Renewable energy resources, such as solar and wind, have become important as governments and businesses seek to tackle climate change and minimize CO2 emissions. However, another technology that delivers energy decreases by 10% and more is far less popular, and it is PFC (power factor correction).
For the uninitiated, PFC is a largely under-utilized method to achieve sustainability and reduce energy consumption and costs. But this technology is more effective compared to a lot of green alternatives as it enables enterprises to derive more power from the same electricity amount.
How can power factor correction be used to save energy?
An equipment piece’s efficiency depends on its power factor; lower power factor means less machine efficiency. This inefficiency can hike your utility costs, and you may also get fined for consuming more electricity than allowed by your contract, considering your power factor.
To ensure this doesn’t occur, you should use an energy compensator or capacitor bank. These units perform power factor correction to decrease the power consumed by an AC system to produce its rated power amount. For instance, Schneider Electric’s VarSet capacitor banks perform automatic power factor correction, delivering a power factor of near 1, which means no waste of power.
Power factor correction systems provide the following benefits:
- Enhanced equipment lifespan and reliability by the filtering of ‘dirty power’
- Decreased carbon footprint
- Improvement in available power in your facility
- Minimized energy waste
- Attainment of sustainability goals
- Boost in energy efficiency
- Considerable electricity bill savings with return on investment typically inside two years
Sounds like the same advantages delivered by wind and solar power, isn’t it? The best part is that you can accomplish these impressive savings in a simple and easy-to-implement manner.
Let’s now look at the technical benefits offered by power factor correction. These include reducing electricity system losses, enabling your current circuits to carry the load for longer periods, and reducing the demand fees on an electricity system.
Avoid penalties for power factor
Some industrial plants use a high number of induction motors to run their conveyors, pumps, and other machines. These motors allow the facilities to utilize low power factor. Many utility power providers levy a power factor fine if it is low (typically below 0.80 or 0.85). You can use PFC to minimize your power factor fine.
Reduce Demand Fees
Many utility providers levy charges for maximum metered demand based on either the highest demand in kilowatts (KW meter) or a part of the highest demand in KVA (KVA meter), whichever is more.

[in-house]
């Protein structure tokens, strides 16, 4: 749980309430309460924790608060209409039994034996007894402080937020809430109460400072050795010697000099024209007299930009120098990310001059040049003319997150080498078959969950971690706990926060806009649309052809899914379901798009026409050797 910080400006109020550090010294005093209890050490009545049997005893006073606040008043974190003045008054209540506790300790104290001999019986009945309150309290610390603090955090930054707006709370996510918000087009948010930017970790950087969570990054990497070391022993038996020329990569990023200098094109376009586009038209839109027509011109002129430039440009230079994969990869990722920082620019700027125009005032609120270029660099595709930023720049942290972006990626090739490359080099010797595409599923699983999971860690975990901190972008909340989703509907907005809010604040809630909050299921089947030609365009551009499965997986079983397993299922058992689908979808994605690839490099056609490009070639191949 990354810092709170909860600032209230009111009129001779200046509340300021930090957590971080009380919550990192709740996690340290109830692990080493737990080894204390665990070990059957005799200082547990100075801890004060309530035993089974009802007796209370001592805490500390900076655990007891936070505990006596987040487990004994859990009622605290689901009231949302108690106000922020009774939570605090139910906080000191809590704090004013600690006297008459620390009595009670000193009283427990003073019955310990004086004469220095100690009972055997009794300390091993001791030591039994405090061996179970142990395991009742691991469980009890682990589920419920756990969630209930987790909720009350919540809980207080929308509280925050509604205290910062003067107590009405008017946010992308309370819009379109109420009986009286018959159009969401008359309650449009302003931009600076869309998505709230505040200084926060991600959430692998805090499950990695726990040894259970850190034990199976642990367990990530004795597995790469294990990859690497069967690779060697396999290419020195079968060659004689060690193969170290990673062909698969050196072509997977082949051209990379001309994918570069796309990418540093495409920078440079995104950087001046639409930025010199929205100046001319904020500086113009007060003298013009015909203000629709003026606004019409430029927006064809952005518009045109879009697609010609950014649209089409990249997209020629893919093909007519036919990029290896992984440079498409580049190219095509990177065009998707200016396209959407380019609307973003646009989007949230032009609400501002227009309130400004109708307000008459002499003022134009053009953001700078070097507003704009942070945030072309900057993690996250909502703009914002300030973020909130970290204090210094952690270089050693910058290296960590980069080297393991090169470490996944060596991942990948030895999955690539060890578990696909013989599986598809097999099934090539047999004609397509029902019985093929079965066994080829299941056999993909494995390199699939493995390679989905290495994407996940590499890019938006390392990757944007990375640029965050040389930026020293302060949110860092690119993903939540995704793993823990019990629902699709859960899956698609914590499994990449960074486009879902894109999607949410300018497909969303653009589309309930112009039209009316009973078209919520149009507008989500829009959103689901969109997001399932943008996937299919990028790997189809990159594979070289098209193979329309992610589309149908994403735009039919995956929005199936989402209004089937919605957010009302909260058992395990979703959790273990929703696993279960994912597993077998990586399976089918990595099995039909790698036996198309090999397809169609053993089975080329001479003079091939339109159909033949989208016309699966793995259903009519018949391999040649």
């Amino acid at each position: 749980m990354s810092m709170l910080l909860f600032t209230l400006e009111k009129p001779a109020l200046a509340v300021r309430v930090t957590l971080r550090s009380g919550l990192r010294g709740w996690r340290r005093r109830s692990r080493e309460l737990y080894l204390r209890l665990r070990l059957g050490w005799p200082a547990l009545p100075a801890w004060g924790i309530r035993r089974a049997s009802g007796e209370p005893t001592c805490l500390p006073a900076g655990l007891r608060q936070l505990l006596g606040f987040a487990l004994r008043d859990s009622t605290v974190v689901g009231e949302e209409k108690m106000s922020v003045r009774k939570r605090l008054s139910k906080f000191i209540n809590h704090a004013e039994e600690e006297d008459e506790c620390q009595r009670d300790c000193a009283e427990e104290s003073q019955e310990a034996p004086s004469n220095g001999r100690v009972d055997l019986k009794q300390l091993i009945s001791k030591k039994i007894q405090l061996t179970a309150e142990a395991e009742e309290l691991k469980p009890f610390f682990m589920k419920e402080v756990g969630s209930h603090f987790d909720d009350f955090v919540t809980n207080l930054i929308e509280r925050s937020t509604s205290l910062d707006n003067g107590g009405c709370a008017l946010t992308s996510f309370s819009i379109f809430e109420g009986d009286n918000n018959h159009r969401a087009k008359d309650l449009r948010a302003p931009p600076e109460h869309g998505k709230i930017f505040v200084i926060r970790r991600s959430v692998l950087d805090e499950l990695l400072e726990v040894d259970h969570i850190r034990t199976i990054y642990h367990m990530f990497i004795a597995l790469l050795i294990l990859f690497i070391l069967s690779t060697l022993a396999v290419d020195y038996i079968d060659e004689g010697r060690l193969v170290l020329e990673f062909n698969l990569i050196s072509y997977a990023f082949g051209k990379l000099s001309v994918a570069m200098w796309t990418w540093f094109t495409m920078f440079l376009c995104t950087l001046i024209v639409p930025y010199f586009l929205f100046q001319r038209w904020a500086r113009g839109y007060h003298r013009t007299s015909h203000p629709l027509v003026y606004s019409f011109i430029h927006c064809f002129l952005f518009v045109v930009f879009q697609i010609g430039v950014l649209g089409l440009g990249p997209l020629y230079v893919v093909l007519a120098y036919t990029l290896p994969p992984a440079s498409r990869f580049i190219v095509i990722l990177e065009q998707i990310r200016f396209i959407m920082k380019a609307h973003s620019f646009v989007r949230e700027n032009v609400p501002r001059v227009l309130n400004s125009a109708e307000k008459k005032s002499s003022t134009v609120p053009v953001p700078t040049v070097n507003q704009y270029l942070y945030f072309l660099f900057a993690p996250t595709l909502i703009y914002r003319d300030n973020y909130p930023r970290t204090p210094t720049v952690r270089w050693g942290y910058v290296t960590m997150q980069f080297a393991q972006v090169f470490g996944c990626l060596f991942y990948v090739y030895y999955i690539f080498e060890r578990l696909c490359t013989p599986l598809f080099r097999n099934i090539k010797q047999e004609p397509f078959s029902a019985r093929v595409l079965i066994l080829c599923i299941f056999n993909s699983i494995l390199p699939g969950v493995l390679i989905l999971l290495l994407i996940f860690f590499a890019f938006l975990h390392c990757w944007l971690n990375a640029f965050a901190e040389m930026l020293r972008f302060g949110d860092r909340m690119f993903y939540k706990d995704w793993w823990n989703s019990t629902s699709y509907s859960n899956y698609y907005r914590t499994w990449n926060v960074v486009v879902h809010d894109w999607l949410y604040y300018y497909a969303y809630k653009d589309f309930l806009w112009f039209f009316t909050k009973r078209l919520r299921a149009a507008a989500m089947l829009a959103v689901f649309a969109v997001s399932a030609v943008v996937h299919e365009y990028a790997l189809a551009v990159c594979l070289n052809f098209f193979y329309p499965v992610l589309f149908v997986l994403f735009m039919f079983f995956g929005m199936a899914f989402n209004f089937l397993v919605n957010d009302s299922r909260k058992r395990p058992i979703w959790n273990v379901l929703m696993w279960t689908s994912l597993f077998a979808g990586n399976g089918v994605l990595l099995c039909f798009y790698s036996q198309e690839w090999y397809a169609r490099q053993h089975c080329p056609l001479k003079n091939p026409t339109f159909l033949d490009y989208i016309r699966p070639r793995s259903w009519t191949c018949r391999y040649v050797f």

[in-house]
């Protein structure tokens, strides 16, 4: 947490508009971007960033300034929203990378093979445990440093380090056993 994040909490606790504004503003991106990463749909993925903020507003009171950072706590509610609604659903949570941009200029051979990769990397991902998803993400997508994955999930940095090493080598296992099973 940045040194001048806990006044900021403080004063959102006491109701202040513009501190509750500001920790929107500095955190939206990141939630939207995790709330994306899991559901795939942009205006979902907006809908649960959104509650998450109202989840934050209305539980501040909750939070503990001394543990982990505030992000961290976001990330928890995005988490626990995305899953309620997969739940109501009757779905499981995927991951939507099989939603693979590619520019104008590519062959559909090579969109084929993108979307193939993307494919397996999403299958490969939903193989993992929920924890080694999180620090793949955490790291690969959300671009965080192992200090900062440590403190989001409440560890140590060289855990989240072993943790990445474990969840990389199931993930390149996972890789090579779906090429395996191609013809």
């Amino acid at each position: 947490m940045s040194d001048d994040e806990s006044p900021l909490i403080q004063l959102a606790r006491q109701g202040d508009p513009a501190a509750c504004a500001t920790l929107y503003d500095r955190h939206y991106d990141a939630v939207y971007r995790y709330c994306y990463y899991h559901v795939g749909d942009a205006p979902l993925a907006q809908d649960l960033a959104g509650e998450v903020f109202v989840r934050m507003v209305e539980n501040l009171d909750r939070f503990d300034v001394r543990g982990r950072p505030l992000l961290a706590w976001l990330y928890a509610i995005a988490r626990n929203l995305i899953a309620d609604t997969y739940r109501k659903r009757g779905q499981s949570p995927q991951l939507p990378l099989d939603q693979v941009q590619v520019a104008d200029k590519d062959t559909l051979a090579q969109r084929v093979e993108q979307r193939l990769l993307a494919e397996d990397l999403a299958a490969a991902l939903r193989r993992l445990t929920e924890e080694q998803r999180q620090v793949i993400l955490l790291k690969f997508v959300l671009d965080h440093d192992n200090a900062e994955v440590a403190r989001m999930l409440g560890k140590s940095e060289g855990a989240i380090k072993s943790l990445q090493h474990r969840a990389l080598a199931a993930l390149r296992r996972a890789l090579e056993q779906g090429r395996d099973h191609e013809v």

If the power factor is less, the percentage of the gauged KVA will be much higher than the KW demand. You can use power factor correction to increase the power factor and decrease the demand fee and your electricity bill amounts.
Decrease Electricity System Losses
Capacitor installation offers another benefit apart from financial gain through a reduction in conductor loss. It also minimizes power platform losses, particularly in seasoned facilities that have pumping operations in field or long feeders.
Less power factor leads to higher current flow for a provided load. An increase in line current results in more voltage drop in the conductor, which can reduce the machine’s voltage. An improvement in power factor can make the conductor’s voltage drop almost negligible, thereby enhancing the equipment voltage.
Improve Existing Circuits’ Capabilities
Loads getting reactive power also require reactive current. You can decrease the current flowing in every circuit by deploying power factor correction capacitors at the existing circuits’ edge near the inductive loads. This decreased current flow can permit the circuit to take new loads due to the enhanced power factor.
This helps companies and individuals save the costs of revitalizing the distribution network when more capacity is required for added equipment or machinery, resulting in savings of thousands of dollars. Besides, the lowered current flow also helps the circuit to avoid resistive losses.
We urge you to consult licensed experts or a reliable provider to get good recommendations about suitable electrical systems for your business and also help you understand the different specifications and industry standards!
As our second lead editor, Anna C. Mackinno provides guidance on the stories Great Lakes Ledger reporters cover. She has been instrumental in making sure the content on the site is clear and accurate for our readers. If you see a particularly clever title, you can likely thank Anna. Anna received a BA and and MA from Fordham University.